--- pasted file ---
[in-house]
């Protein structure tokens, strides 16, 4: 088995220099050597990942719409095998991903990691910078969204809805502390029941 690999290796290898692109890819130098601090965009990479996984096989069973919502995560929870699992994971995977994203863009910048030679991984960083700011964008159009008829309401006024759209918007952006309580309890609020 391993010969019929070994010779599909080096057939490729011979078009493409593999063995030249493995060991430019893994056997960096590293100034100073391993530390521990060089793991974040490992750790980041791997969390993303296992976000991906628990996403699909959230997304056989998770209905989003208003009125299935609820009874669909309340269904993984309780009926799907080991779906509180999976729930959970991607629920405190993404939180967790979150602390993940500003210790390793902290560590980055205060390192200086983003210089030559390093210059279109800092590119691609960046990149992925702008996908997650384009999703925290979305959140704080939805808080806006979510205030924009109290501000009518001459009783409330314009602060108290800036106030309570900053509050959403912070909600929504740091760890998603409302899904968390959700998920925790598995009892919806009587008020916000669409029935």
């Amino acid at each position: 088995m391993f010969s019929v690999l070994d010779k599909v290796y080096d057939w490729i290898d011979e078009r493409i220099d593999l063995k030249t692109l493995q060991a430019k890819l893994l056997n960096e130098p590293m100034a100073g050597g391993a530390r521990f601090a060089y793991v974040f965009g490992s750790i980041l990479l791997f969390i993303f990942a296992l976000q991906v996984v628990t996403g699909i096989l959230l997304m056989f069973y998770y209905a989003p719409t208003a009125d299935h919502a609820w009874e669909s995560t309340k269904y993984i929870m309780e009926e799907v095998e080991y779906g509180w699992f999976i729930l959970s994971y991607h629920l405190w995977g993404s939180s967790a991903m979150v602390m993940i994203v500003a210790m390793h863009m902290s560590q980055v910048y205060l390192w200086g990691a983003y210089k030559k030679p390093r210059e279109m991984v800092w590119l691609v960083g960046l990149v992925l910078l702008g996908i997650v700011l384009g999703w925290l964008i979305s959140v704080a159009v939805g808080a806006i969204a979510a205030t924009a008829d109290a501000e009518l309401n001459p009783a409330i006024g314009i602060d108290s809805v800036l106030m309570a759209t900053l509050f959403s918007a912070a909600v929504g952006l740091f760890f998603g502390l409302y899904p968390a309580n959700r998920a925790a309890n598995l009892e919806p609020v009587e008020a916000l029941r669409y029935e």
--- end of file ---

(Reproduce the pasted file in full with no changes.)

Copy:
[in-house]
């Protein structure tokens, strides 16, 4: 088995220099050597990942719409095998991903990691910078969204809805502390029941 690999290796290898692109890819130098601090965009990479996984096989069973919502995560929870699992994971995977994203863009910048030679991984960083700011964008159009008829309401006024759209918007952006309580309890609020 391993010969019929070994010779599909080096057939490729011979078009493409593999063995030249493995060991430019893994056997960096590293100034100073391993530390521990060089793991974040490992750790980041791997969390993303296992976000991906628990996403699909959230997304056989998770209905989003208003009125299935609820009874669909309340269904993984309780009926799907080991779906509180999976729930959970991607629920405190993404939180967790979150602390993940500003210790390793902290560590980055205060390192200086983003210089030559390093210059279109800092590119691609960046990149992925702008996908997650384009999703925290979305959140704080939805808080806006979510205030924009109290501000009518001459009783409330314009602060108290800036106030309570900053509050959403912070909600929504740091760890998603409302899904968390959700998920925790598995009892919806009587008020916000669409029935």
């Amino acid at each position: 088995m391993f010969s019929v690999l070994d010779k599909v290796y080096d057939w490729i290898d011979e078009r493409i220099d593999l063995k030249t692109l493995q060991a430019k890819l893994l056997n960096e130098p590293m100034a100073g050597g391993a530390r521990f601090a060089y793991v974040f965009g490992s750790i980041l990479l791997f969390i993303f990942a296992l976000q991906v996984v628990t996403g699909i096989l959230l997304m056989f069973y998770y209905a989003p719409t208003a009125d299935h919502a609820w009874e669909s995560t309340k269904y993984i929870m309780e009926e799907v095998e080991y779906g509180w699992f999976i729930l959970s994971y991607h629920l405190w995977g993404s939180s967790a991903m979150v602390m993940i994203v500003a210790m390793h863009m902290s560590q980055v910048y205060l390192w200086g990691a983003y210089k030559k030679p390093r210059e279109m991984v800092w590119l691609v960083g960046l990149v992925l910078l702008g996908i997650v700011l384009g999703w925290l964008i979305s959140v704080a159009v939805g808080a806006i969204a979510a205030t924009a008829d109290a501000e009518l309401n001459p009783a409330i006024g314009i602060d108290s809805v800036l106030m309570a759209t900053l509050f959403s918007a912070a909600v929504g952006l740091f760890f998603g502390l409302y899904p968390a309580n959700r998920a925790a309890n598995l009892e919806p609020v009587e008020a916000l029941r669409y029935e």